Deon Cain's turnaround began with a hard lesson

Swinney: Williams, Cain a heck of a combination (2:23)

Dabo Swinney calls Clemson wideout Mike Williams a "monster" and details how he and Deon Cain have helped each other grow after both missed last season's College Football Playoff. (2:23)

TAMPA, Fla. -- Clemson wide receiver Deon Cain was suspended for last year's national championship game against Alabama. But he didn't even watch it.

Too busy, he said. Was with his girlfriend. Phone was off all day.

And not playing just hurt too much.

"I wasn't there to play with my teammates," he said. "It was hard for me because I know how hard we worked that season and I know they needed me on that field."

They've got him now.

One year after he was abruptly suspended on the eve of the Orange Bowl semifinal for reportedly failing a drug test, Cain has earned his way back into Clemson's circle of trust, and coaches say his renewed dedication to the team is as solid as Howard's Rock. Cain now writes down his goals every morning when he wakes up. He prays to stay focused. He is always on time, often the first player to team meetings.

His comeback, though, isn't over.

Cain is from Tampa, home to the sport's biggest stage on Monday. He graduated from nearby Tampa Bay Technical High School, where he emerged as the No. 2 recruit at receiver in the 2015 class. He has about 12 tickets for his closest friends and family members to Monday's College Football Playoff National Championship presented by AT&T (8 p.m. ET on ESPN). Many others will cram in to tailgate and get as close to the scene as they possibly can.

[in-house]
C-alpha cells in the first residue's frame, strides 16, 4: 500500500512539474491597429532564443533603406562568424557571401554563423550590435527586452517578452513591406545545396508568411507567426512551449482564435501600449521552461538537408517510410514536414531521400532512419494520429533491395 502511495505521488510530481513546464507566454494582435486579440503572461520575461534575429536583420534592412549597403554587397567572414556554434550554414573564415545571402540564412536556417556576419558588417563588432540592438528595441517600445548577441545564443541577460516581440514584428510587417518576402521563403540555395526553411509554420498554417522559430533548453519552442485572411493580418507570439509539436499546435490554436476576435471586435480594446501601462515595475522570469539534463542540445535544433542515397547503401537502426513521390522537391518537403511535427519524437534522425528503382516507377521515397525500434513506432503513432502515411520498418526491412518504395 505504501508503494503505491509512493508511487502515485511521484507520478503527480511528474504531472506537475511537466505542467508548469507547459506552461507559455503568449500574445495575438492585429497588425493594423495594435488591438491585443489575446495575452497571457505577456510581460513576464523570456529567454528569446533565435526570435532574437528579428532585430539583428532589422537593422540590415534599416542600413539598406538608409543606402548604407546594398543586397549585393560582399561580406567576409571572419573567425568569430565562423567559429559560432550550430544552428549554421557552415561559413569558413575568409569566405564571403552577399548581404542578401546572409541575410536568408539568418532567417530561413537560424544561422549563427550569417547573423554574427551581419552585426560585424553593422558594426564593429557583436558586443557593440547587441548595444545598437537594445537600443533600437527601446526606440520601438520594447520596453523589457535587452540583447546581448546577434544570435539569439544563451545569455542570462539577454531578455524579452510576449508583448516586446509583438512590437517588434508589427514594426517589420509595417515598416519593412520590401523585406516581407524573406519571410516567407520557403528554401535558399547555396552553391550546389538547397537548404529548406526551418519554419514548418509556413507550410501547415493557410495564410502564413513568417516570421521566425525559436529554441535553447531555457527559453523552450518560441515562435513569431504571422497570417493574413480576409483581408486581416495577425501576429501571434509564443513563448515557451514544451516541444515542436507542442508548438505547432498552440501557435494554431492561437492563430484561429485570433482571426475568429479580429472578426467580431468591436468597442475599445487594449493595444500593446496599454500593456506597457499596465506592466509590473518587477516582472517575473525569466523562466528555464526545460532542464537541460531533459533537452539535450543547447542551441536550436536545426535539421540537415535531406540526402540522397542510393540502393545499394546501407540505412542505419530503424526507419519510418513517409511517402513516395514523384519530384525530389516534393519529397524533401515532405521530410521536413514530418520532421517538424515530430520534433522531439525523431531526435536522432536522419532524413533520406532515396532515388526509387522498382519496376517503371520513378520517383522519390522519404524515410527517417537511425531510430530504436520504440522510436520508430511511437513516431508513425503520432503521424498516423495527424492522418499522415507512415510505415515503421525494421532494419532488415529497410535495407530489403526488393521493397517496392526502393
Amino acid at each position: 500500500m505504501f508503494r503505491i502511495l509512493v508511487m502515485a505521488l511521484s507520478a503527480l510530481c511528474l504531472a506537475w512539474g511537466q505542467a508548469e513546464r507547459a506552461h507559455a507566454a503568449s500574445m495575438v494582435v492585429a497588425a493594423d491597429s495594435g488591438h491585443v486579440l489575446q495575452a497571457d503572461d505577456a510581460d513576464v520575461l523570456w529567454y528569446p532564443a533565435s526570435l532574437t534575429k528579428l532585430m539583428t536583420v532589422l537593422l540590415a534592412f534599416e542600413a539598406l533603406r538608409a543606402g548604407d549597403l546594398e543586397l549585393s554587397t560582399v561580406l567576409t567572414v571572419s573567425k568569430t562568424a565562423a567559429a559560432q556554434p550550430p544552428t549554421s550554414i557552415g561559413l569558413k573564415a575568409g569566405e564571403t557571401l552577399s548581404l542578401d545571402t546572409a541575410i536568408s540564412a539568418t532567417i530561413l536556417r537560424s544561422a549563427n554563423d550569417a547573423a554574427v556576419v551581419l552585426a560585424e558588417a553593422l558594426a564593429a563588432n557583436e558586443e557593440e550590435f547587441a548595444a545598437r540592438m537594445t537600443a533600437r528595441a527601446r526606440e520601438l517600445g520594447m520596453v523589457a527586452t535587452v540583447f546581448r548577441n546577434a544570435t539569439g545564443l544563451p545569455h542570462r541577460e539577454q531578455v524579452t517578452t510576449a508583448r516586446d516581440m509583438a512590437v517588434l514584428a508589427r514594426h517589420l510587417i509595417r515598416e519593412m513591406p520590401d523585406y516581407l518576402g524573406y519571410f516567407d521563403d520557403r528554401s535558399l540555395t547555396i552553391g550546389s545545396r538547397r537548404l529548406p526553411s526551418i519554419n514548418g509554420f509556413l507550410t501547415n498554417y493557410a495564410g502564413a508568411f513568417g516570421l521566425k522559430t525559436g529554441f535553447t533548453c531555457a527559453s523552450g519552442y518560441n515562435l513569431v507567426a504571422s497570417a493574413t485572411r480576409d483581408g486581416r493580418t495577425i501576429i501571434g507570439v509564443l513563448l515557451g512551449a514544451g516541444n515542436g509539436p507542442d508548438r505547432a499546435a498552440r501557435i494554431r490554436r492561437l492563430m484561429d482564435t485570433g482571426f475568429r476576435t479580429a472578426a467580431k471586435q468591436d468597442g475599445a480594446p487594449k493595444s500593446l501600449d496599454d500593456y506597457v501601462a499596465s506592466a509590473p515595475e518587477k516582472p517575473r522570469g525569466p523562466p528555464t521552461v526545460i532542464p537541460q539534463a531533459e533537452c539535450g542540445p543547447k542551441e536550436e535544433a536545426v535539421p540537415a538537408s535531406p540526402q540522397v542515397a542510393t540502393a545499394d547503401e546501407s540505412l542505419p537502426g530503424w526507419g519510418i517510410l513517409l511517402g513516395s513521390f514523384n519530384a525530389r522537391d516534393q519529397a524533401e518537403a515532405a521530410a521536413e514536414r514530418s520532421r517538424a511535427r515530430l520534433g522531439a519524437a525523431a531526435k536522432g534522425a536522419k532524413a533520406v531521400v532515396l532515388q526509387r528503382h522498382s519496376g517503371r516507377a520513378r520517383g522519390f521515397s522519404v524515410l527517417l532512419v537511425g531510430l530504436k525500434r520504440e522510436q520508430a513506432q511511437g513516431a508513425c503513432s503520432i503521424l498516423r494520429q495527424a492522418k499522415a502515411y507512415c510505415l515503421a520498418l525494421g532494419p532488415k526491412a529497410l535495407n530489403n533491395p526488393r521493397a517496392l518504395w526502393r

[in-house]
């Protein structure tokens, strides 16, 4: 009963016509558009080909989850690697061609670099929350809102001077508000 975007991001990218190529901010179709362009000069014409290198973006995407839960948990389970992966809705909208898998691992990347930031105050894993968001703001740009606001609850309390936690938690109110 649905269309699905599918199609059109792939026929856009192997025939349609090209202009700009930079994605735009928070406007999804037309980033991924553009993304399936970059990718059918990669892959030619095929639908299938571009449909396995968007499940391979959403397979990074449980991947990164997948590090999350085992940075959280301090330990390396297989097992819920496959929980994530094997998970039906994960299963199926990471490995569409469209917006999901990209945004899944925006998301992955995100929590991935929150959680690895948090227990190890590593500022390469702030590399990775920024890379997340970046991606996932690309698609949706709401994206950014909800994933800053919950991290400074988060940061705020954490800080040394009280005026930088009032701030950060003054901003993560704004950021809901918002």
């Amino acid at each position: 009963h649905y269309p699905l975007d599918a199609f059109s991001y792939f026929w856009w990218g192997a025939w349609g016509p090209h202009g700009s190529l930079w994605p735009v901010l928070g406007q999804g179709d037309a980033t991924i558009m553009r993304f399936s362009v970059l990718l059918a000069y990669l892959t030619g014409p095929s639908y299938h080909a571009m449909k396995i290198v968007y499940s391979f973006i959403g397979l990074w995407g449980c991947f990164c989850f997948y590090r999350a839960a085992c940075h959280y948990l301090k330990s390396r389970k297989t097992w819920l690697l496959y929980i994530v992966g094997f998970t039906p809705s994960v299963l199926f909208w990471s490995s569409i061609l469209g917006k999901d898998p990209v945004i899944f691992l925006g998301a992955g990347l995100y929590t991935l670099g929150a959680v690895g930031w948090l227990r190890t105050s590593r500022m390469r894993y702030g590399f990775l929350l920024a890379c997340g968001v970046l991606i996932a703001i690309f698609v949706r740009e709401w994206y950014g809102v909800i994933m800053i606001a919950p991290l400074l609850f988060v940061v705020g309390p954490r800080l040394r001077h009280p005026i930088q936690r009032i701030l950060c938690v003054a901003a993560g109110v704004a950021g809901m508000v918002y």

"Just to be back in this environment, it's a great thing to be here with my friends and family and experiencing this with my teammates," he said. "I just love it. I'm just trying to embrace the moment."

It's a moment he has had to work for every day, considering the wrath Cain drew from coach Dabo Swinney at last year's Orange Bowl, where the Tigers beat No. 4 Oklahoma 37-17 to advance to the title game against Alabama.

"Our walk-ons scored more points than Oklahoma's team in the ballgame," Swinney said at the time. "I think that's a great message to a guy like Deon Cain. That sends a message that we can win without you, and hopefully he will do what he's got to do because at some point you have to grow up."

Cain is only a sophomore, so he still has a long way to grow, but Swinney gave him an ultimatum last season, and Cain has followed his lead. He was reinstated in May and now could be the X factor the Tigers' offense needs against a stingy Alabama defense. This presents a second chance for both Cain and Clemson against the Tide.

"I'm extremely proud of that young man," said co-offensive coordinator Tony Elliott, who recruited Cain and has a close relationship with him. "He's just more appreciative of his opportunity. A lot of times when you're dealing with high-profile athletes that are told how great they are, they're allowed to get away with some things, so they don't necessarily understand. Their definition of right and wrong may not be the same definition of the rules and guidelines you have within your program."